Most of that came when the Goldmans discovered in 2006 that O.J. Simpson had received a sizeable advance for a book called, "If I Did It." At first, they tried to have the book quashed, but when the rights to it were to be auctioned off in bankruptcy court, Kim Goldman said they purchased those rights to avoid Simpson somehow secretly profiting. She said the court ordered her family to publish the book.
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"People were very angry at us for publishing that book, because they didn't understand how we ended up with it," she said. As for criticism that her family is "in it for the money," she paused before replying. "I understand from a logical point of view that people think that all my dad and I are out to do is to capitalize on Ron's murder. However, we followed the law. The criminal system failed us, so we went after him civilly...it's punishment, it's retribution, it's what our system afforded to our family."
Petrocelli agrees. "The Goldmans want to obtain Simpson's assets because they don't want him to live a good life. He killed their son. He murdered their son."
The family finds some consolation in knowing that Simpson is now serving time in prison for robbery and kidnapping in a Las Vegas hotel room in 2007. O.J. Simpson said he went to that room to reclaim stolen belongings. However, the belongings he hoped to retrieve, including the suit he wore when he was found not guilty, are exactly the type of assets that could have been sold, with proceeds going toward his judgment.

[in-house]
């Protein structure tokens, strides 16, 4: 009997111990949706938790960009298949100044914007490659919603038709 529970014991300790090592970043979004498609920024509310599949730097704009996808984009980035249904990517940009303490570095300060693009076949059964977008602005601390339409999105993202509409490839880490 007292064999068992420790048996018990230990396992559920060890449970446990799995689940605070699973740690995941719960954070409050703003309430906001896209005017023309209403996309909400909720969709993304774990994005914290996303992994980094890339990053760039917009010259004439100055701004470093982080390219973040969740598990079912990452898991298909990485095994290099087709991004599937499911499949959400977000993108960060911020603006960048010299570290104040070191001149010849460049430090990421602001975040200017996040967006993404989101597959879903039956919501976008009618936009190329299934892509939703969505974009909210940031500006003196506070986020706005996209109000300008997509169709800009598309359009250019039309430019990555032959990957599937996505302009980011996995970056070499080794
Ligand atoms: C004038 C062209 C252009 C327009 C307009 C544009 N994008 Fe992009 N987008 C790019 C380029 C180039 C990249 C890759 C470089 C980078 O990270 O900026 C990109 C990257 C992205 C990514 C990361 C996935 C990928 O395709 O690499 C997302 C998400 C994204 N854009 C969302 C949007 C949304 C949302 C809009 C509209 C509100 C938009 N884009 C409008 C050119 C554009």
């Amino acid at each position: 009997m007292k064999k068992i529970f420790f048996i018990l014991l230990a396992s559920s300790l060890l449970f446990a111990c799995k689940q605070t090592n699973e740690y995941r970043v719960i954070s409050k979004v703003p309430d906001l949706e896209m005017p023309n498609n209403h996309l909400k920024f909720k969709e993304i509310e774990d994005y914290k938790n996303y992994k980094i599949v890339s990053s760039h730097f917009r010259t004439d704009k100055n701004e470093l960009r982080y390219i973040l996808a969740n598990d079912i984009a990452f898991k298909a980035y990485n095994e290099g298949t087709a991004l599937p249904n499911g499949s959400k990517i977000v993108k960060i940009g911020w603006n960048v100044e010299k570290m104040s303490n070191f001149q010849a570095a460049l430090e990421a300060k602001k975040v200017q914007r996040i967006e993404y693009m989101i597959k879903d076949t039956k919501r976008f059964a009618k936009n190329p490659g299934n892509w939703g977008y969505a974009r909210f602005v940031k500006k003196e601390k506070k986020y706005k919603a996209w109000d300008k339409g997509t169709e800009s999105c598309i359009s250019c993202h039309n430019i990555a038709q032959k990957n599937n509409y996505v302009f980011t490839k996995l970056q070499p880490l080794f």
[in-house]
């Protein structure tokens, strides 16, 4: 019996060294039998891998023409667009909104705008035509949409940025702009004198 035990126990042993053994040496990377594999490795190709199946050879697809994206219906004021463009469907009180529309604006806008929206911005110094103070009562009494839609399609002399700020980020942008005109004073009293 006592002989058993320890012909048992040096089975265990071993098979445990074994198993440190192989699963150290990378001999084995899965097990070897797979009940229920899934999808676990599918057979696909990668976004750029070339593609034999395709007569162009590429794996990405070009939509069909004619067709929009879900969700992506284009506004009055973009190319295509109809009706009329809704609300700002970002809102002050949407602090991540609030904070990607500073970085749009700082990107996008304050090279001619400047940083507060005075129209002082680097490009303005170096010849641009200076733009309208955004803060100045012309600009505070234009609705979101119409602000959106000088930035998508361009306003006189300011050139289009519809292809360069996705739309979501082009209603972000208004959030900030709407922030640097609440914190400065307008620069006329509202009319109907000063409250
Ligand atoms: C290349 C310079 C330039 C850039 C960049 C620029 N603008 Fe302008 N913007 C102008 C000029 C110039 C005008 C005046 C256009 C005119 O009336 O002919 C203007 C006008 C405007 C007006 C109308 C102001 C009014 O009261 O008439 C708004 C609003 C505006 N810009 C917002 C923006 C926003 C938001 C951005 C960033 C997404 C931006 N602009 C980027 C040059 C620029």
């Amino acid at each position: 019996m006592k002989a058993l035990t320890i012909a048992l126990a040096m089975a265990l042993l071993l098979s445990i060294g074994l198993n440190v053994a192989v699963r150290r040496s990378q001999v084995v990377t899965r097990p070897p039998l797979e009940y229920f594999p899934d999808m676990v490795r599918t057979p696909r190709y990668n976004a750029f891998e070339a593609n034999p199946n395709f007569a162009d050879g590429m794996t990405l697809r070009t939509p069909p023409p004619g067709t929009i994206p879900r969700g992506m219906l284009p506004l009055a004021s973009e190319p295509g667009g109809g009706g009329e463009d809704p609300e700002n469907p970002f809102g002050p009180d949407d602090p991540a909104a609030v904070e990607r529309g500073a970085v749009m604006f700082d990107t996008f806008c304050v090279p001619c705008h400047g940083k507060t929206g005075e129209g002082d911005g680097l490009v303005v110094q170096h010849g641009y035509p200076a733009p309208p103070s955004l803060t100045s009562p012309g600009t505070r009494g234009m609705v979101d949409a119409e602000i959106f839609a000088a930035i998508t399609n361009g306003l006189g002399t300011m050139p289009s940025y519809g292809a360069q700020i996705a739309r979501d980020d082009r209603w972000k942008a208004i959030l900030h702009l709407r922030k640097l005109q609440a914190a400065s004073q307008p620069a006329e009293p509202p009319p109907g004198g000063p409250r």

Kim Goldman believes it was Simpson's own efforts to hide assets that ultimately led to his incarceration. "Irony is amazing," she said.
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As for O.J. Simpson's current net worth, his lawyer, Patricia Palm, told CNBC she did not know how much money he has. When asked if he is able to pay her, she would not comment, citing attorney-client privilege. Simpson's home in Florida went into foreclosure, though he is still presumably getting his NFL pension.
He could be paroled in three years, and it's possible Simpson would try again to make a living. "We'll be there waiting and watching," said Kim Goldman. "I'm not letting up. If I did, then I'm telling him it's okay for what he did."
—By CNBC's Jane Wells